We spoke with Laura Binger, and organizer with Food and Medicine about the Food and Medicine and the Eastern Maine Labor Council 8th annual Solidarity Harvest. For more information. 989-5860 or www.foodandmedicine.org

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  • Producers/Hosts: Meredith DeFrancesco and Amy Browne

    “Person in street” interviews and live call ins re: Tuesday’s election results.

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  • Producer/Host: Meredith DeFrancesco

    Today we talk with an organizer from the Maine Peoples Economic Human Rights Coalition about an upcoming conference on ending poverty in Maine by establishing the recognition of economic human rights. And we talk about an upcoming day long Democracy School in Belfast that examines how communities can assert their rights when taking on corporate projects they oppose.

    Community members opposing corporate projects they see as destructive to their area is not new. Neither is the enormous power that corporations have to establish themselves and discount concerns as fringe. The Community Environmental Legal Defense Fund has been working with communities through out the US, and internationally, to maximize their democratic rights, push to re-define how corporations should operate within a democracy, and de-emphasize the treatment of natural ecosystems as property. On Saturday, October 30th from 830 to 5pm at the Unitarian Universalist Church in Belfast, the Community Environmental Legal Defense Fund will hold a Democracy School. We have with us by phone Chad Nicholson, the Maine community organizer for the Community Environmental Legal Defense Fund.

    Guest contact: chad@celdf.org, www.celdf.org 207 541 3649

    In addition, the Community Environmental Legal Defense Fund helped advise delegates to the Ecuadorian Constitutional Assembly, which resulted in an inclusion of the rights of nature in the new constitution, ratified in 2008. Ecuador is the first nation to recognize the rights of nature and a court to oversee.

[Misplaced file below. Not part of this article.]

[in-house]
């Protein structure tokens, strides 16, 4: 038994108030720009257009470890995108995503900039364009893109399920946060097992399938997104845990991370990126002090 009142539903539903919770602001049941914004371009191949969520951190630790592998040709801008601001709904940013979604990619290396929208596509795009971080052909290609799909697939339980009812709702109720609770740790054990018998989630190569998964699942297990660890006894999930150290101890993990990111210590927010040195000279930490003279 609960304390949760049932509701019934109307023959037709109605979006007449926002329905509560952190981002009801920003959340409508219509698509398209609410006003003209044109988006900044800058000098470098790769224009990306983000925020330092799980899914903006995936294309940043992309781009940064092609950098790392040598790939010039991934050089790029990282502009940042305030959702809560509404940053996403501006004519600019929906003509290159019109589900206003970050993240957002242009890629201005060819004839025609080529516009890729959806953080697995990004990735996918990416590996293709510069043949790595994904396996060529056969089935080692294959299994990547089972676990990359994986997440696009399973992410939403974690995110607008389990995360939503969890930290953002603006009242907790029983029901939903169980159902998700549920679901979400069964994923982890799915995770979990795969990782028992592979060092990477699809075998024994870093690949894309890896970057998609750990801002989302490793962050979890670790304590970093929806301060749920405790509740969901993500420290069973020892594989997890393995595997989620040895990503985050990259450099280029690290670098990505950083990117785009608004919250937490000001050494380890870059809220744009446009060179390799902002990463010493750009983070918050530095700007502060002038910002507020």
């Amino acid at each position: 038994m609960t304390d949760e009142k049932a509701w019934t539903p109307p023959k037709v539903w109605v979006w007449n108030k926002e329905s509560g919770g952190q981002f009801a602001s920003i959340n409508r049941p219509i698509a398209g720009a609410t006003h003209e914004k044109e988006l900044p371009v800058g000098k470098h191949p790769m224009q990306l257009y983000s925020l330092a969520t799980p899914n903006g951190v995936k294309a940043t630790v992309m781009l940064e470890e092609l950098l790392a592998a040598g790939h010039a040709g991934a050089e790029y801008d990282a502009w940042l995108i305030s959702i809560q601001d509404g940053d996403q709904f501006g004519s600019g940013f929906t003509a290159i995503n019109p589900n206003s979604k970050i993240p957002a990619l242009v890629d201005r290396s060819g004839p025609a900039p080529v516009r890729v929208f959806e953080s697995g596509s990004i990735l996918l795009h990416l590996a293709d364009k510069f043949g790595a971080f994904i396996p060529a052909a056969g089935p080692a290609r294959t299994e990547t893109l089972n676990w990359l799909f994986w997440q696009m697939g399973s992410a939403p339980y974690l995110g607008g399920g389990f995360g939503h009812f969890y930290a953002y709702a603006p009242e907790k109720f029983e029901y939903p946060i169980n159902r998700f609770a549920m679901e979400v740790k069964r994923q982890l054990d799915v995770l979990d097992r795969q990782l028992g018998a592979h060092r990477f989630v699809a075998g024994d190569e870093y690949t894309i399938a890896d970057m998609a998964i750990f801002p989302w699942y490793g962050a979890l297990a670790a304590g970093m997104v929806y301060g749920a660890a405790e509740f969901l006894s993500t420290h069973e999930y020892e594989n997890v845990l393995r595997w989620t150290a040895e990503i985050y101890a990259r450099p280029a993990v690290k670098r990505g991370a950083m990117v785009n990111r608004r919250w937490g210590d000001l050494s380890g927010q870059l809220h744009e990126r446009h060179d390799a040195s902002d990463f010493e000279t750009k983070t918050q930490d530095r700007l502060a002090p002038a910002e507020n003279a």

Human Rights are not just about living free from torture, unfair imprisonment, and repression of free speech. The Universal Declaration of Human Rights,a nd even more specifically, the International Covenant on Economic, Social and Cultural Rights have established a number of rights that recognize the gravity of economic hardship and access to adequate day to day resources; and they categorize these issues as human rights. Some of these include the right to fair working conditions, to primary education, to adequate housing, to food and to water. Social movements beyond the US have squarely placed economic rights within their struggle for human rights. In the US, it is not as common to hear these connections made , congruent to a prevailing ideology that housing and healthcare are not rights, but entitlements, or things one must deserve or earn as a result of certain financial paths. In fact, it is common rhetoric to blame those caught in poverty, and to take target at safety net programs, as if they are the cause of the problem. The Maine Heritage Policy Center’s recent report “Fix the System : Freeing Maine Families from Welfare Dependency.”, which has recently received press attention, is a case in point. Their recommendations include tightening eligibility requirements, and eliminating “handouts” for drug felons and non-citizens. The report emphasizes people should be further motivated to work. In last night’s gubernatorial debate co-sponsored by the Maine Chamber of Commerce, candidate Libby Mitchell said that she believed that there is not a shortage of work ethic in the state, but a shortage of work.

    Nationally the Poor Peoples Economic Human Rights Campaign, a coalition of 125 anti poverty groups has been addressing issues effecting those in poverty, including a more universal national recognition of the concept of economic human rights.

    Today we have with us member of the Maine Poor Peoples Economic Human Rights Coalition to talk about an upcoming conference called the “ Poverty Free Maine Convention – How Maien Can end Poverty by Establishing Economic Human Rights”. Welcome to the program Jan Lightfootlane.

    Guest contact: mlightfootlane@gmail.com or 453-2353 or Larry Dansinger 525-7776